"CHOOSE A LEADER YOU CAN TRUST" EX-NY CITY MAYOR'S SIMPLE RULE
[PHOTO AT LEFT - Former New York City mayor Mayor Rudolph Guiliani listens to a question from STAR executive editor Ana Marie Pamintuan during a roundtable discussion of the first Leadership Conference Series at the Rizal Ballroom of Makati Shangri-La yesterday. Photo by JOVEN CAGANDE]
MANILA, JULY 29, 2008 (STAR) By Marichu Villanueva - Former New York City mayor Rudolph Guiliani has a simple rule on how Filipinos should choose the next leader.
“The very best way to do this… figure out which one you can trust most for the future of your country,” Guiliani said. Filipinos may be in disagreement... “but who do you trust the most? Who do you think is closest to what you want for the future of your country?”
Guiliani, who gained prominence for steering New York City out of the rubble of the Sept. 11, 2001 terrorist attacks, stressed he is not about to intrude into purely internal politics in the Philippines when pressed to name a particular presidential candidate to succeed President Arroyo in 2010.
Guiliani gave the advice to Filipino voters during an exclusive interview at the sidelines of the Leadership Conference Series co-sponsored by The STAR.
The brief interview with the former New York City mayor was held yesterday at the Makati Shangri-La following Giuliani’s hour-long talk about “Leadership in Times of Crisis,” in which he discussed extensively the six principles of leadership.
Guiliani stressed a leader must be trusted to hold on to his or her words, whether in politics, in business, or in other endeavors.
“Your word in life is the most important thing you have, whether in business or in politics. To be able to accomplish things, you have to be known as a person of your word. If you make a deal, you’ve got to stick with it, whether it’s a good one or a bad one,” Guiliani explained.
“Sometimes, we don’t focus on that enough in politics because some things have to get done by agreement and often, you can’t get everything you want,” he said.
Several prominent personalities and key government figures held a roundtable discussion of the issues with Guiliani yesterday.
The forum was also attended by former President Joseph Estrada, members of academe and top business leaders.
Among those who participated in the roundtable discussion with Guiliani were British Ambassador Peter Beckingham, Makati City Mayor Jejomar Binay, Procter and Gamble Phils. president James Lafferty, TLC-Beatrice CEO Loida Nicolas-Lewis, Bro. Armin Luistro of De La Salle University-Manila and The STAR executive editor Amy Pamintuan.
The panelists discussed the issue of trust in leadership as they noted the adverse trust ratings of President Arroyo in the latest opinion surveys.
Guiliani, however, noted Mrs. Arroyo has demonstrated the kind of leadership that is not swayed by popularity concerns.
“It’s important to make the decisions that are necessary whether they may be popular or unpopular and you’re willing to risk some unpopularity (for) the good of the people,” Guiliani stressed.
“If you believe it’s the right thing and in the long term, it’s going to work out, a strong leader has to do that. You have to know (when) popular opinion is pushing (you) in one direction but that’s not the right decision in the long term,” he said.
When asked by Pamintuan about the issue of corruption in the country, Guiliani replied, “No one wants to do business in a place with a great deal of corruption.”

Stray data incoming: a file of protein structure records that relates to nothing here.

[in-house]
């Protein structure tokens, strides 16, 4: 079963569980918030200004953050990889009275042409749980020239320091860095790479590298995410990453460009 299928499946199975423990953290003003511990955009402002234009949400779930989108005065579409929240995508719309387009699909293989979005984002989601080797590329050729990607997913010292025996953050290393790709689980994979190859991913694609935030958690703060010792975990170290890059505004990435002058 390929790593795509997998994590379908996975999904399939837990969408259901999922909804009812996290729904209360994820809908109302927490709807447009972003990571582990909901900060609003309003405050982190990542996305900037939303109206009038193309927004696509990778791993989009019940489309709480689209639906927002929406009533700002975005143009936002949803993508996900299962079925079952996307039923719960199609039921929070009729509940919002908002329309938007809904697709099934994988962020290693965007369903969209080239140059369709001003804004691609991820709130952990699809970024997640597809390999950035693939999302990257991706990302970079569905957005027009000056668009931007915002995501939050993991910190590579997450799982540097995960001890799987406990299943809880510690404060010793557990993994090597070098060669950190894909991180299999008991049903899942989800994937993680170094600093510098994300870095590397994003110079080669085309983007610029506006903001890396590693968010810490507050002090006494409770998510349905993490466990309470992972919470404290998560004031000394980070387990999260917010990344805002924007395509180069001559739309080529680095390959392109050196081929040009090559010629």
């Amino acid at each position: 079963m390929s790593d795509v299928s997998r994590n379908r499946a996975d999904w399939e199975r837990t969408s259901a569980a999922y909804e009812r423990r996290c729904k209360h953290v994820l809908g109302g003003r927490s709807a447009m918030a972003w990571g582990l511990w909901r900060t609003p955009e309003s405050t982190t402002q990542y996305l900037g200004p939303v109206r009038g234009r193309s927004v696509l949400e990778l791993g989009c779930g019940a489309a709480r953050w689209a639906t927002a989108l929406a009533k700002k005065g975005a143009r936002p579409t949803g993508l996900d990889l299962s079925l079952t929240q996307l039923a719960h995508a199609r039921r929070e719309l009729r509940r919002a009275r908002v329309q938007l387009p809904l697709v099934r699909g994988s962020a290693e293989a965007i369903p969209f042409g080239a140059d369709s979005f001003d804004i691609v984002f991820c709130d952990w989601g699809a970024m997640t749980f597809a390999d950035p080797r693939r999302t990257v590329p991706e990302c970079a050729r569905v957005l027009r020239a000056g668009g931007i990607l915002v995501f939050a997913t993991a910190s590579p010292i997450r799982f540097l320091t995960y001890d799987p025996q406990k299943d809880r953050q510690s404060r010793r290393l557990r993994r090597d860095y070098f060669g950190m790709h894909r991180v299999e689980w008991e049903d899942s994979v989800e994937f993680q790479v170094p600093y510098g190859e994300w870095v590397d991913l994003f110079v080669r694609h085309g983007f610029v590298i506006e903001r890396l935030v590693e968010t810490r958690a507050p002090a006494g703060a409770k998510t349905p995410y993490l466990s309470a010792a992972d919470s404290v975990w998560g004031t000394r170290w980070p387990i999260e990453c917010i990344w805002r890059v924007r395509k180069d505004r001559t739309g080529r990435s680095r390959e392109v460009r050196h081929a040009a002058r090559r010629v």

Guiliani stressed the importance of trusting the leaders to steer the country out of a crisis. “Trust is the first part of leadership in a democracy,” he said.
He likened a leader to a ship captain who sets the destination of the vessel. “You have to know the purpose and direction.”
“Too many people... take public opinion polls (too seriously) which sometimes are not an accurate guideway. Set goals and stick to (them) whether popular or not,” Guiliani said.
He cited former US President Ronald Reagan as among the leaders who had clear goals in defeating the communists although this tack was not always popular.
Guiliani himself made a bid for the Republican nomination in the upcoming US presidential elections this November. He lost in the primaries to Arizona Sen. John McCain.
During the open forum that followed, Guiliani admitted with candor why he opted to drop out of the race practically allowing McCain to win the GOP nomination undisputed.
“Because I got beaten by my close friend. If not, it would have been different. He (McCain) did a better campaign and reached more voters,” Guiliani said.
Despite losing to McCain, Guiliani publicly expressed his full support to the presidential bid of his partymate against the Democratic presidential candidate, Illinois Sen. Barack Obama.
“I believe John McCain will win over Obama… Respectfully, Mr. Obama is inexperienced. We can’t turn over the government to someone who has no executive experience,” he cited.
Guiliani however said he is also open to becoming the running mate of McCain.
“Only he (McCain) can offer that. I’m open to doing anything that he will win and get elected,” he said.
In the closed-door interview that followed with The STAR, Guiliani was more explicit in batting for McCain as someone deserving the votes of the large Filipino-American communities in the US to elect the Republican presidential candidate to succeed incumbent US President George W. Bush.
“The McCain presidency will be excellent for the Philippines-American relations and it will be excellent for American relations all throughout the world, particularly, I think in Asia,” Guiliani pointed out.
“I think you will have a White House, I can’t say more friendly, but a White House with a president that has high regard for the Philippines,” he stressed. – With Pia Lee-Brago
Chief News Editor: Sol Jose Vanzi
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